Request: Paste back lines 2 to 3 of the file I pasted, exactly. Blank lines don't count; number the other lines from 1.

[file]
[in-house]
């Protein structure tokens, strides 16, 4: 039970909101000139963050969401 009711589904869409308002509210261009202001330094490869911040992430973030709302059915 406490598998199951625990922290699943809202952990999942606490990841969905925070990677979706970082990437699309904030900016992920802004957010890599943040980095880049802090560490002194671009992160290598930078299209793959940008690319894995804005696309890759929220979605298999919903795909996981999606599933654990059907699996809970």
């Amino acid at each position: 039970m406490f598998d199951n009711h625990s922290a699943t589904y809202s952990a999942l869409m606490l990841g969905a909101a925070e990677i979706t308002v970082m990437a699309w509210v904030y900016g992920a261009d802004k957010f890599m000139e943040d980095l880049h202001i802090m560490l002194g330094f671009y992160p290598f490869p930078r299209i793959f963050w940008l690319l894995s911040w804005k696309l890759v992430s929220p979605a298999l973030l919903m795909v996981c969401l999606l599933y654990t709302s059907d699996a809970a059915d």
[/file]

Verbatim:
């Protein structure tokens, strides 16, 4: 039970909101000139963050969401 009711589904869409308002509210261009202001330094490869911040992430973030709302059915 406490598998199951625990922290699943809202952990999942606490990841969905925070990677979706970082990437699309904030900016992920802004957010890599943040980095880049802090560490002194671009992160290598930078299209793959940008690319894995804005696309890759929220979605298999919903795909996981999606599933654990059907699996809970």
């Amino acid at each position: 039970m406490f598998d199951n009711h625990s922290a699943t589904y809202s952990a999942l869409m606490l990841g969905a909101a925070e990677i979706t308002v970082m990437a699309w509210v904030y900016g992920a261009d802004k957010f890599m000139e943040d980095l880049h202001i802090m560490l002194g330094f671009y992160p290598f490869p930078r299209i793959f963050w940008l690319l894995s911040w804005k696309l890759v992430s929220p979605a298999l973030l919903m795909v996981c969401l999606l599933y654990t709302s059907d699996a809970a059915d």